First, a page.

How to visit Jordan’s attractions away from the crowds

Foto's: Chris König

1. Admire the colorful splendor of Amman

Jordan.  Photo: Chris KonigVerwacht een grote diversiteit aan kleuren en geuren en opvallende contrasten in Amman. 

Amman is one of the largest cities in the Arab world and brings a pleasant culture shock. Expect a wide range of colors and scents and striking contrasts. Modern infrastructure coexists with ancient culture. Ruins from the Roman era stand next to Islamic minarets. Amman is therefore the perfect starting point for an adventurous trip. Be warned though: the route from the airport to the center will test your driving skills. Due to ‘hidden’ thresholds on the motorway, we came into contact with the low roof of our car several times. The stripes on two-lane roads have little meaning here; riding with four people next to each other is the rule rather than the exception


2. Visit Siq al-Barid, the alternative to Petra

Petra in miniature - Jordan.  Photo: Chris KonigReis over de perfect aangelegde bergpas met unieke vergezichten en veel stopplekken.

Petra, a historic city hidden in a valley, is world famous. Fifteen minutes’ drive from the main entrance lies a lesser-known, smaller and almost as impressive alternative: Siq al-Barid, also known as Little Petra. It is suspected that Siq al-Barid was a suburb of the former Nabataean capital. Via a 350 meter long
seq (gorge) you reach numerous tombs and temples, but also constructed water channels and reservoirs and carved caves. From Al-Baydha you follow a winding asphalt road towards the mountains, which turns into a perfectly landscaped mountain pass with exceptional views and many stopping points where you can enjoy the sunset. Around Al-Baydha you will find Bedouin camps where you can spend the night.


3. Enter Petra through the back door

Petra in Jordan.  Photo: Chris KonigVia de Backdoor Trail heb je grote kans dat je het eerste-eeuwse Ad Deir-klooster praktisch voor jezelf hebt.

Petra, carved out of sandstone, is rightfully a World Heritage Site. The old town was a hub where caravans from all over the world used to gather to trade. The more you delve into the construction techniques with which the Nabataeans constructed facades up to fifty meters high, the more impossible it seems. Do you want to avoid the large group of tourists? Enter the complex via Back door path. This route, on the other side of the area, was once built as a logistical entrance for the shopkeepers, and gives you the chance to discover Petra in relative peace. Chances are, you’ll have the first-century Ad Deir monastery practically to yourself. The Backdoor Trail is also worth it for the beautiful views.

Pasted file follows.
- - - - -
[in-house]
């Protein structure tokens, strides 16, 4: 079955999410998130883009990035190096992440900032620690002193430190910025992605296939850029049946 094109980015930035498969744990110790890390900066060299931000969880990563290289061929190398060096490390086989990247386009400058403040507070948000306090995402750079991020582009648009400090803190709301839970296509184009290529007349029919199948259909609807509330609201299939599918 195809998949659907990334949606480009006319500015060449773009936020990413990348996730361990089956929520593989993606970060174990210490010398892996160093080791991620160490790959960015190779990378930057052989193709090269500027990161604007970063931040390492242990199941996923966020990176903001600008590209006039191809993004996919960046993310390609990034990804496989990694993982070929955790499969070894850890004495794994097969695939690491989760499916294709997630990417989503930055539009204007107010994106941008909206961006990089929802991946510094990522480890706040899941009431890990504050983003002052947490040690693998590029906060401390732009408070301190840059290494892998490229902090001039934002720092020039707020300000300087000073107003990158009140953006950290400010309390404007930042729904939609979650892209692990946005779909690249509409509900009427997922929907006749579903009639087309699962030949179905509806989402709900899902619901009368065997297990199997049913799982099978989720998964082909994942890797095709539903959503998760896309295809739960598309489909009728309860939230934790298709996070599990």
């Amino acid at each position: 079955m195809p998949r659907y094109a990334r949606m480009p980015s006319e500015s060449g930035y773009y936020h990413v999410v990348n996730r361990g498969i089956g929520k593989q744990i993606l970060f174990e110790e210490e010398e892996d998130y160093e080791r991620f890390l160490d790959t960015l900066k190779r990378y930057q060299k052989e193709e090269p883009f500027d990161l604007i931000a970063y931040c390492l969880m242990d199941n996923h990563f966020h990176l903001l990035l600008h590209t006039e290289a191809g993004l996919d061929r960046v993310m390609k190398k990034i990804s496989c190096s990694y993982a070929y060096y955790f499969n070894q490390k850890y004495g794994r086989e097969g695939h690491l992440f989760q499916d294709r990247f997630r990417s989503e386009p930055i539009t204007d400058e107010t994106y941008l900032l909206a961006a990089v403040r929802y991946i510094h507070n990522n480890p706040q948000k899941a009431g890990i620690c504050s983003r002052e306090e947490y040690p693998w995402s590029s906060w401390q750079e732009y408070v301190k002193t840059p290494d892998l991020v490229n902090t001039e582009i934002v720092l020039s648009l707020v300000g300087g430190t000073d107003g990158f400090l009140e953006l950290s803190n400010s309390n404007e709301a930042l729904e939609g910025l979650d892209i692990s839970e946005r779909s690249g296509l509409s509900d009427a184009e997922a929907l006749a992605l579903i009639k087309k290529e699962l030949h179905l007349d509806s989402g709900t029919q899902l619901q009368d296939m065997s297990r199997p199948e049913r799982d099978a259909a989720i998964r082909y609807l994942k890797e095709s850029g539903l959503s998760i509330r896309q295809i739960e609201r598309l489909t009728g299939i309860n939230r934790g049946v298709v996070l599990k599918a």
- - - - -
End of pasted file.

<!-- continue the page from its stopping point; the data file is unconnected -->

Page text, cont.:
4. Enjoy an alien movie set

Wadi Rum Valley in southern Jordan.  Photo: Chris KonigHet buitenaardse gevoel dat de rode Wadi Rum-vallei in Zuid-Jordanië oproept, is lastig te evenaren.

The Wadi Rum Valley is a protected area in southern Jordan. The desert plain was penetrated thousands of years ago by the Nabateans. The petroglyphs they left behind are still visible in the sandstone canyon walls. Wadi Rum has featured in many films about Mars. The otherworldly feeling that the red rock formations and sand flats evoke is hard to match.


5. Sleep under the stars

Sleep under the stars in Jordan.  Photo: Chris KonigDe woestijnervaring is compleet als je na een lange dag je bedje klaarmaakt onder de sterrenhemel.

A 4×4 tour with a local guide is a great way to explore Wadi Rum. The traditionally nomadic inhabitants know the valley and surrounding mountains like no one else and will take you in their all-terrain vehicle to places that are difficult to reach on your own. The desert experience is complete when you prepare your bed under the stars after a long day and enjoy a cup of coffee in this desolate and peaceful place. chai, very sweet black tea, drinks and falls asleep. Unforgettable!


6. Hike through sandcastles

Sandcastles in Jordan.  Photo: Chis KonigQasr al -Kharana  is een van de bijzonderste zandkastelen.

In the northern part of Jordan you will find the so-called
qasr: sand castles built in seemingly the most random places. In former times was qasr used by wealthy families, among others, as a base for hunting expeditions – something that is hard to imagine in the harsh Jordanian desert. Qasr al-Kharana is one of the most special examples. Its function has not yet been determined with certainty, but it is suspected that the structure was one of the first taverns for travellers.


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